Not a bad photo.
I like to go on long walks. Mainly because I’m trying to lose a little weight. Employing shank’s mare to get around my Seattle/Queen Anne Hill neighborhood is not only helping me become a more svelte 67-year-old; it also affords me a multitude of picture-taking opportunities. I live in a very beautiful neighborhood.
Earlier today, I was thoroughly involved in taking photos of a pile of old bricks someone had carefully stacked up in front of their house. — I like taking photos of geometrically-shaped things. (I blogged about this in a post entitled “Everything Is Geometry. Right?”) I find these bricks to be quite intriguing. They seem totally out of place, sitting on the parking strip near the street. But they’re also quite decorative. — Confession: this was not the first time I stopped to capture the load of bricks on film. I had done the same, about two weeks previously. But when I encountered the bricks today, I thought perhaps I should try for a better photo.
Is this better?
As I took my last photo, out of the corner of my eye, I spied an older gentleman (like me) approaching on the sidewalk. When he was within polite speaking distance, he said, with a sly grin on his countenance, “Hey, you like these bricks, don’t you. Don’t I recall seeing you taking photos of them a couple of weeks ago?” Well, I just started to laugh an embarrassed laugh, and I exclaimed, “Hey, they’re a fine load of bricks! But, now you’re gonna think I’m compulsive. Honestly, I have a reason for coming back and taking more photos. It’s not as wacky as it seems.”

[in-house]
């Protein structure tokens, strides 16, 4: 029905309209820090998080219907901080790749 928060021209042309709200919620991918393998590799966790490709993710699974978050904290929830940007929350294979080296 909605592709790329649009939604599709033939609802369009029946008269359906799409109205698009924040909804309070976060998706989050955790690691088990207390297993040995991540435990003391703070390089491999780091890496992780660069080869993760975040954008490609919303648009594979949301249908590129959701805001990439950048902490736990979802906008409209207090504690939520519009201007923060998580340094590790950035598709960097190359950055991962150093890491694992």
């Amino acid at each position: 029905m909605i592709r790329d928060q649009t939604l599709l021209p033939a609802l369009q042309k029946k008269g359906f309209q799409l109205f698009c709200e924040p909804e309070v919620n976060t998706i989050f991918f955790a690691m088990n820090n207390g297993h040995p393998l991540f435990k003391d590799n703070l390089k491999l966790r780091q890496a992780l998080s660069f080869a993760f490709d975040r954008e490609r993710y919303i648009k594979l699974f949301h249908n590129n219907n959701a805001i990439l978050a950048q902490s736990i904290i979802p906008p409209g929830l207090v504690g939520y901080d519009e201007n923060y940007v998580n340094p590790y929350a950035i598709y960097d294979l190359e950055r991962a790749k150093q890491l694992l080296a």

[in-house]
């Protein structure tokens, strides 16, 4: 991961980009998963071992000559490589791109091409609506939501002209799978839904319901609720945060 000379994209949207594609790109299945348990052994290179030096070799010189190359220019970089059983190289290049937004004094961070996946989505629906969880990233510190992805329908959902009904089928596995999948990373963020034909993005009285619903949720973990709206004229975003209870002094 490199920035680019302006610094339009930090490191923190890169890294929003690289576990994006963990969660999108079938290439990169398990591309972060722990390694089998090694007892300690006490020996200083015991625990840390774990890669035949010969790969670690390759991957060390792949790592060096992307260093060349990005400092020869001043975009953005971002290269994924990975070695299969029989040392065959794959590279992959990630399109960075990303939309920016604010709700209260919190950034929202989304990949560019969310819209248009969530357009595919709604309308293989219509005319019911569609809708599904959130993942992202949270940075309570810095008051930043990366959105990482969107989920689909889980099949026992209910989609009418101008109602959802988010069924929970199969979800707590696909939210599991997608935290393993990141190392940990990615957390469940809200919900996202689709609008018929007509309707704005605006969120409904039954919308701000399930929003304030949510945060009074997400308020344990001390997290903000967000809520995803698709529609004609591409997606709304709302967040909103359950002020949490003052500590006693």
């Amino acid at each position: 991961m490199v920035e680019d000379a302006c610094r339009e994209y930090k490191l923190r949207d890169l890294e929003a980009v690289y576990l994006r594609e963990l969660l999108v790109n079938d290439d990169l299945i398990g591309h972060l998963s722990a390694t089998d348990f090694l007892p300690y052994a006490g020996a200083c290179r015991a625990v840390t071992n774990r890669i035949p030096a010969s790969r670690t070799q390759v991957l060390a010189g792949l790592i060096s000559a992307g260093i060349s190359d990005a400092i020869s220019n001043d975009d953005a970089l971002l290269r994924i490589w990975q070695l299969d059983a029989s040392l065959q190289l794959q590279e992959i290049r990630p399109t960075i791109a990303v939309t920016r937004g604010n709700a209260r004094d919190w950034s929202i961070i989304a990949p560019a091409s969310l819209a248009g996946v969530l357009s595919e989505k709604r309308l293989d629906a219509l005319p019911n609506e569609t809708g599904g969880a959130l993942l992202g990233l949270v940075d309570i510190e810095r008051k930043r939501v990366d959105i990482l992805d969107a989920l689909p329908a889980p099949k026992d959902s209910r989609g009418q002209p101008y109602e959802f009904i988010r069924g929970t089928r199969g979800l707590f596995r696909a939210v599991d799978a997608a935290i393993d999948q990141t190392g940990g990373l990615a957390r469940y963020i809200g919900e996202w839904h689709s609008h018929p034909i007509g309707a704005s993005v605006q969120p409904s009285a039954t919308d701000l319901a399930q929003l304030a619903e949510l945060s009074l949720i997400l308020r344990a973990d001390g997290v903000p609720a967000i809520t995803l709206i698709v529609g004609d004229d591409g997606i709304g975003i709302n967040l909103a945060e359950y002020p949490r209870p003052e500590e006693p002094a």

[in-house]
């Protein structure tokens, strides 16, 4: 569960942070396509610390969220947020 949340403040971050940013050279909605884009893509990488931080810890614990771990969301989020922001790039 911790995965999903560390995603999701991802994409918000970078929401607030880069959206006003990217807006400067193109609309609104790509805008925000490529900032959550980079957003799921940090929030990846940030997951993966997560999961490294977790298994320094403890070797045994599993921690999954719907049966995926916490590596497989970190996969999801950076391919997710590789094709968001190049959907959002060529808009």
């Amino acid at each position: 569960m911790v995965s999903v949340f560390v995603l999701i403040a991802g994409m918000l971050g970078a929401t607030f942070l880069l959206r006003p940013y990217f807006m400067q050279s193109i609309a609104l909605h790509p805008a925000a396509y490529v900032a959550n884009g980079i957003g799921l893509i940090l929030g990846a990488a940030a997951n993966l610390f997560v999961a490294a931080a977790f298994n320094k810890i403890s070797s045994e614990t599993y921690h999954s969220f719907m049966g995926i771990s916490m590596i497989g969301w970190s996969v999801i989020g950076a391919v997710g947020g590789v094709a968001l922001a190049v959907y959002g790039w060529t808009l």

This one is far superior!
Within seconds, the white-haired man responded, “I know! You return periodically and take their photo; then you go home and compare them, to see whether or not they’ve moved at all.” That really made me laugh. Even though I’m pretty much a shy, “loner dude”, I stuck out my hand and introduced myself. The man replied, saying his name was Bruno. He told me he was originally from Zimbabwe.
I explained to Bruno that I was taking the photos because I blog, and every once in a while I post a photo essay featuring unusual geometric forms. I said I was just making sure I had the penultimate shot of the bricks, for the next time I made one of those posts. I wanted the photo to be (in the words of Bob Weir of the Grateful Dead) “exactly perfect”. — You know, folks, my story wasn’t nearly as interesting as the one Bruno made up….
After visiting for a spell, we agreed to meet up again soon, when I return to take more photos of the super-fine load of bricks. Because, well — in case I can do better.
I’ll say it again: I liked Bruno’s story a whole lot more than I did my own. So today, when I got home, I looked at all of the photos I’ve taken of the bricks — very carefully. And so far, I can say, they haven’t moved an inch!
And here is the perfect song to complete your mulit-media experience.
Bonus photo — the view of downtown Seattle and Mt. Rainier (known to Native Americans as Tahoma) from my neighborhood; taken with my little pre-owned Canon.